Kaua’i Island Utility Cooperative Cranking Renewables

Kaua'i Island Renewable Energy

It’s the little utility that could – Hawaii’s Kaua’i Island Utility Cooperative  (KUIC) has reported that on 4 days during January, renewables made up 90 percent of the island’s electricity.

Kaua’i Island has an area of 1,430 km² and a population of around 66,000. KIUC is a non-profit, member owned electricity company that services nearly 33,000 electricity accounts on the island.

During January, renewables provided an average of 77 per cent of Kaua’i Island’s electricity demand during peak solar hours. The company reports that on a typical day, the renewables percentages were solar at 62%, biomass 8% and hydroelectric 7% during peak hours.

KUIC expects 37 percent of all electricity generated on the island this year will be sourced from a mix of solar power, hydropower and biomass. It’s quite a jump from just 5 percent in 2009.

The utility had set its sights on a 50% renewables target to be achieved by 2023; but now believes it will attain that goal by 2019.

The cooperative claims there’s no other utility in the USA that has a higher percentage of large scale solar on its grid.

“In five years we’ve gone from being a place that’s almost totally dependent on imported oil for power generation to a place that is an industry leader in its adoption of renewable energy,” said David Bissell, president and CEO of KIUC.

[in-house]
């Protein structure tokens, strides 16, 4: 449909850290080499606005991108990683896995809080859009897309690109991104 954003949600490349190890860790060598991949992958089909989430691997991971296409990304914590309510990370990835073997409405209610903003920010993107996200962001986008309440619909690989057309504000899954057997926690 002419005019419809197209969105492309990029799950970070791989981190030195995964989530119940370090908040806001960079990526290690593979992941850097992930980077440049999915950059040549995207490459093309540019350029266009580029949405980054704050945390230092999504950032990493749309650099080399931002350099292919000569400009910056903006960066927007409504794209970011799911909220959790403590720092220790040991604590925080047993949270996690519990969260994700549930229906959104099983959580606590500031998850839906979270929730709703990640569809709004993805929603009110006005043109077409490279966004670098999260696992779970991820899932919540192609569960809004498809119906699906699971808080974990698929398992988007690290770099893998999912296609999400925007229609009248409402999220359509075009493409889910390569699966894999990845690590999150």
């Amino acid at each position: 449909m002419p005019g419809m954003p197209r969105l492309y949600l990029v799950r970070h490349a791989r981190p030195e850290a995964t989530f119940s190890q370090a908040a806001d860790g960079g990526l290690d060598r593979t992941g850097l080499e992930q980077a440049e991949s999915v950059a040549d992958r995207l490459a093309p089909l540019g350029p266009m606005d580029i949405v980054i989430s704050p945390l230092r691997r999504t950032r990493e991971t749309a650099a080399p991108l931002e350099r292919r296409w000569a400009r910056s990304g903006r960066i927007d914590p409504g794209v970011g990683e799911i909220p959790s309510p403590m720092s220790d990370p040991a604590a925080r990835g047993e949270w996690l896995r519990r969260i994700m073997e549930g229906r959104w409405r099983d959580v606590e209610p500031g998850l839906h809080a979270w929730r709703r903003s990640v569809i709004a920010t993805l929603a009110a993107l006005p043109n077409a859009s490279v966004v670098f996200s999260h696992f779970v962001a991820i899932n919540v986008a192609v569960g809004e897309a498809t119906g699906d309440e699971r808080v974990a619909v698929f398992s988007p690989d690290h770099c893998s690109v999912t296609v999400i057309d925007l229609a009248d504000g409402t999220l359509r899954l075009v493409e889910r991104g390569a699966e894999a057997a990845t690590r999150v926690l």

Its solar projects include the Koloa array, which is a 12-megawatt system producing 6 per cent of Kauai’s energy needs and avoids 1.7 million gallons of oil consumption a year. Another of its large scale projects is the Anahola array; which is also 12-megawatts and consists of 59,000 solar panels.

The utility has so far rolled out 10.5 megawatts of battery energy storage; including a 6 megawatt lithium-ion battery system used with the Anahola solar array.

Just 5 years ago, only 311 small scale solar power systems were in use by KUIC’s customers. Today, 10 percent of residential customers have solar PV arrays installed.

KIUC was the first utility in Hawaii to begin using a “smart grid” after successful deployment of 28,000 smart meters in 2013.